It’s time we stopped exploiting interns and pay them for the hours worked

It may also displace paid employment and undermine labour standards, as employers replace paid workers with a revolving door of interns who are treated as “cheap dead-end labour”.

By Anne Hewitt

Many people, at some stage in their search for a career, have worked for free in return for some much-valued experience. But it’s surprisingly hard to find exact numbers.

A 2016 national survey of 3,800 Australians found more than half (58%) of respondents aged 18 to 29 and more than a quarter (26%) aged 30 to 64 had done unpaid work at least once in the previous five years.

- Advertisement -

There is also data suggesting more than a third (37.4%) of Australia’s university students are doing courses that involve real work as part of their tertiary studies. In 2017 that amounted to 451,263 work-related learning experiences.

This is not uniquely Australian. In 2013 an EU survey of 12,921 people found 46% aged from 18 to 35 had done at least one internship, with more than half of those being unpaid.

Representative picture of Intern: Image Source: @CANVA
Representative picture of Intern: Image Source: @CANVA

Why people are prepared to work for free

So why are so many people around the world signing up to do unpaid jobs, in the guise of traineeships, internships or work experience?

One reason must be the strong promotion of internships as a step from education to employment. Employers have frequently identified practical experience as an important factor in deciding who to hire.

Internships have also been enthusiastically endorsed by many universities plus industry and government as a way to help students develop relevant skills to move into the graduate labour market.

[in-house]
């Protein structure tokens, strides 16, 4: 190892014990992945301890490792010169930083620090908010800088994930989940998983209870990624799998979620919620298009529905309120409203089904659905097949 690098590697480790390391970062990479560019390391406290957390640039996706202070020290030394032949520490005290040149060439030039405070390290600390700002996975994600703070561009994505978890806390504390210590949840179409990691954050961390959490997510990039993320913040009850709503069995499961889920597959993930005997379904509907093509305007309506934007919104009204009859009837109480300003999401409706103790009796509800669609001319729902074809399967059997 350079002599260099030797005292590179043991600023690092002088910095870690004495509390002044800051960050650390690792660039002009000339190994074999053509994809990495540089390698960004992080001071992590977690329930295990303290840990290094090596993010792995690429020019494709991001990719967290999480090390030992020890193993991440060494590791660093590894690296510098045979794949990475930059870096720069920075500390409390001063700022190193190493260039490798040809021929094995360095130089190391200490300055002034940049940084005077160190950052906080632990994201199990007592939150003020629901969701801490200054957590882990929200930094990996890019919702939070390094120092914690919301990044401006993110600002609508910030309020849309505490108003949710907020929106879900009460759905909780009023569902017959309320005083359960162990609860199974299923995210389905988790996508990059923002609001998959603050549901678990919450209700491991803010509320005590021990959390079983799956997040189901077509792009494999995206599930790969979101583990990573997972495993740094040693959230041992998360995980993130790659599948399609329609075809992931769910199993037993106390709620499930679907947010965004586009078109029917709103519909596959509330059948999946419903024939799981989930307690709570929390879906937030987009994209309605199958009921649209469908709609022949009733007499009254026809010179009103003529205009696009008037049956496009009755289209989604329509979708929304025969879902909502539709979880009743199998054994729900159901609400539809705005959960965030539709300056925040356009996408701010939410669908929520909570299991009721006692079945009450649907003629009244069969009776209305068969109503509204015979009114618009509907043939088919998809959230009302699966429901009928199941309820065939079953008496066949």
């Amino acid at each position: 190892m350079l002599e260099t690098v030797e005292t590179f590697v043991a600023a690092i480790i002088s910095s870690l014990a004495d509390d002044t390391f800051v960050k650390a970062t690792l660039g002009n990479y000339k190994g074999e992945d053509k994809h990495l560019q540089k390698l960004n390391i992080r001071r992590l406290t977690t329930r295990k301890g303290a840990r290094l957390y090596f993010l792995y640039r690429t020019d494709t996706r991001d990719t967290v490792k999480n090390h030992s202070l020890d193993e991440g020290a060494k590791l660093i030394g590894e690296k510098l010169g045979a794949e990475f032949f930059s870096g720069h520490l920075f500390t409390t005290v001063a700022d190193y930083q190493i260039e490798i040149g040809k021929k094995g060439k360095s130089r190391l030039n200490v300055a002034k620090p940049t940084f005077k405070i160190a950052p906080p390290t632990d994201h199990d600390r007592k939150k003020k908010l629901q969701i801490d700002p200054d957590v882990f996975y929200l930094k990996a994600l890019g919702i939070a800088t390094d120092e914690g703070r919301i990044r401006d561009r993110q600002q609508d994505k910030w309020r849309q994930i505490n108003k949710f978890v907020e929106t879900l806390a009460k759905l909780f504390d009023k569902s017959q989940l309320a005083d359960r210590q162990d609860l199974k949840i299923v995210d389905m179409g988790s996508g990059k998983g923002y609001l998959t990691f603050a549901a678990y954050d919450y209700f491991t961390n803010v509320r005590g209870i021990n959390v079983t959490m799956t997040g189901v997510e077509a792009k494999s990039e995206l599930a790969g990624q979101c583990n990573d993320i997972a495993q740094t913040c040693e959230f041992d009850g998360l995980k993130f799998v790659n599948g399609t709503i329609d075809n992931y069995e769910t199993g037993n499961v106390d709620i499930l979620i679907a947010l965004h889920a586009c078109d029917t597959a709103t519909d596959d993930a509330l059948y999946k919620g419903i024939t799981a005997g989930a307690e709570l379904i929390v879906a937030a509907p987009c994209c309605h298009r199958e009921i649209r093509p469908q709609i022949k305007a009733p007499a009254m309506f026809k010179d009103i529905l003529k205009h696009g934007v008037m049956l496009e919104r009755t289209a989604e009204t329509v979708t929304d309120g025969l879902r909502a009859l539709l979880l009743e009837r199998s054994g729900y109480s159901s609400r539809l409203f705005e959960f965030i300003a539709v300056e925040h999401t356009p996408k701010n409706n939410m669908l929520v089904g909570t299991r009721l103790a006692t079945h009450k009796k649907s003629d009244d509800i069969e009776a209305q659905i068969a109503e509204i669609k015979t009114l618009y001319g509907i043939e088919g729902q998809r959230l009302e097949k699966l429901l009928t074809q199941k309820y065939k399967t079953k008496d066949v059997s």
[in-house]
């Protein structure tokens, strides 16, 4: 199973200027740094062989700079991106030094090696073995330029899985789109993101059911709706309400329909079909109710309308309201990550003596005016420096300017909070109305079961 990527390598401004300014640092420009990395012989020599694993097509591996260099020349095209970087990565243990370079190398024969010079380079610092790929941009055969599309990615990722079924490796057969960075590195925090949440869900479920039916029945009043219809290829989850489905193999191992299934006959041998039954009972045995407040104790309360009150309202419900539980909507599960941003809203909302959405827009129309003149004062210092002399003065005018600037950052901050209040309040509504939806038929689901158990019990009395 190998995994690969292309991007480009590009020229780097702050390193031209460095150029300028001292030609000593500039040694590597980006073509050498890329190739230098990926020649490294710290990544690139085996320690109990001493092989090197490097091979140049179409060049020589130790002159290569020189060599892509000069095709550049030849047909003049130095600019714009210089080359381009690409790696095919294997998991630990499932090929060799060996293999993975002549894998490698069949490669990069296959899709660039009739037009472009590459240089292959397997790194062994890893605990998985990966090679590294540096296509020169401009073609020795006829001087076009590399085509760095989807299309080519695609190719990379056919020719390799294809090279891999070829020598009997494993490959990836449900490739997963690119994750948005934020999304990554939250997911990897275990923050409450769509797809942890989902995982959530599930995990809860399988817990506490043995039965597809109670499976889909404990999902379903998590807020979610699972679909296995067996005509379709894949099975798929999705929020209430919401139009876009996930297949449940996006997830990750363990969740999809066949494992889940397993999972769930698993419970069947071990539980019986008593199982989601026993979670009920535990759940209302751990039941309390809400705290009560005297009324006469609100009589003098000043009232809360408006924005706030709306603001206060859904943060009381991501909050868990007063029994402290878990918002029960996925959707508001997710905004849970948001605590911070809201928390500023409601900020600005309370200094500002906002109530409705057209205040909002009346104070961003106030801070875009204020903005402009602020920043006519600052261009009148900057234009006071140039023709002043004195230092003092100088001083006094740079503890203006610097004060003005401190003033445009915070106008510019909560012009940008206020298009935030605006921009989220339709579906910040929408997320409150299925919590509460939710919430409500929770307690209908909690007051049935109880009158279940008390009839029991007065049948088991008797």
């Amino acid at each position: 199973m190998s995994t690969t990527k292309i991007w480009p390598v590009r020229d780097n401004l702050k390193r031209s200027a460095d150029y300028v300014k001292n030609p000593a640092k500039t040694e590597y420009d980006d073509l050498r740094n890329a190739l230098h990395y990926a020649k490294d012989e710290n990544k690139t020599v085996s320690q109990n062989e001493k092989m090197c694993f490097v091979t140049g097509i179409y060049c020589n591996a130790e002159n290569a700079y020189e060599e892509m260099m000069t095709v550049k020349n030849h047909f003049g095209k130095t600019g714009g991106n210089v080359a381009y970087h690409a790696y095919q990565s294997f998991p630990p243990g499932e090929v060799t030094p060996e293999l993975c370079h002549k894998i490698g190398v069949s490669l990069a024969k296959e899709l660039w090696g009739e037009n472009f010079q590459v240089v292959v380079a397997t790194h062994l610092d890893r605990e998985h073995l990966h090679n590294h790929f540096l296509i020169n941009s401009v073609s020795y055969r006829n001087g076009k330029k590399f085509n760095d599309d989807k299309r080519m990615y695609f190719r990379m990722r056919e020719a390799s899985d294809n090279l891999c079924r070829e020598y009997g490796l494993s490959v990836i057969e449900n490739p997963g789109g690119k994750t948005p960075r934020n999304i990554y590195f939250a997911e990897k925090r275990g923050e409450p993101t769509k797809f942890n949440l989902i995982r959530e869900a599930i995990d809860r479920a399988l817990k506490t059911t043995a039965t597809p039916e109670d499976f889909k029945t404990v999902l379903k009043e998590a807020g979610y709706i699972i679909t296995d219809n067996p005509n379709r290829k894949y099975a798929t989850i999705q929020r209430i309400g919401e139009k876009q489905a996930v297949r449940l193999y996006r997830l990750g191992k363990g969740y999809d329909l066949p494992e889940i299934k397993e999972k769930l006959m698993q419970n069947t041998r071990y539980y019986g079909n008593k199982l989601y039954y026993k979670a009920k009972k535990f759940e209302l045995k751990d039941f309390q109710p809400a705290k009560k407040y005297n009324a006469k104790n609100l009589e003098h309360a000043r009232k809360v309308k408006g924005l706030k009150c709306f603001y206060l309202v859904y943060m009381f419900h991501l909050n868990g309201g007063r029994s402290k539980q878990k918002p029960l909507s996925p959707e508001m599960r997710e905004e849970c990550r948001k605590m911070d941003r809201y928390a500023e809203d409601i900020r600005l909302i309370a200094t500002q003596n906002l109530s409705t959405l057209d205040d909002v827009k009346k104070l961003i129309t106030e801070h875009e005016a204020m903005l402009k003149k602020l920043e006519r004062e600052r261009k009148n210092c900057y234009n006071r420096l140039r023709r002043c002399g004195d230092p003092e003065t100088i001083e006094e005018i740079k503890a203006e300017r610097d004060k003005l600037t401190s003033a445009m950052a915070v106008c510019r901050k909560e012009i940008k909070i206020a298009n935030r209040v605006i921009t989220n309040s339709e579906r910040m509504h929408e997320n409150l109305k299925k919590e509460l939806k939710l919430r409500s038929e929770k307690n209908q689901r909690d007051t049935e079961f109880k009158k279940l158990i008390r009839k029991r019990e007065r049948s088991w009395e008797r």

Representative picture of Intern: Image Source: @CANVA
Many Australian students do unpaid work in the hope of securing work in their preferred careers. Representative picture of Intern: Image Source: @CANVA

With these groups backing internships, is it any wonder so many students and graduates believe an internship is essential to securing graduate employment?

- Advertisement -

But there’s a downside to internships stakeholders are reluctant to discuss.

Not everyone can get an internship

When internships are either a prerequisite for professional accreditation or pseudo-mandatory – you can’t get a job without one – then only those who have completed a placement can enter the profession.

Those who can’t afford to do unpaid work or lack the connections to secure a placement may be left behind. This can be a tragedy for the individual, whose dreams of working in a particular industry might be dashed.

As well, the proliferation of unpaid (or low-paid) internships has the potential to have a much broader impact. It risks entrenching existing disadvantages and limiting diversity in professions.

Representative picture of Intern: Image Source: @CANVA
Unlike in the EU, trainees in Australia have very few entitlements. Representative picture of Intern: Image Source: @CANVA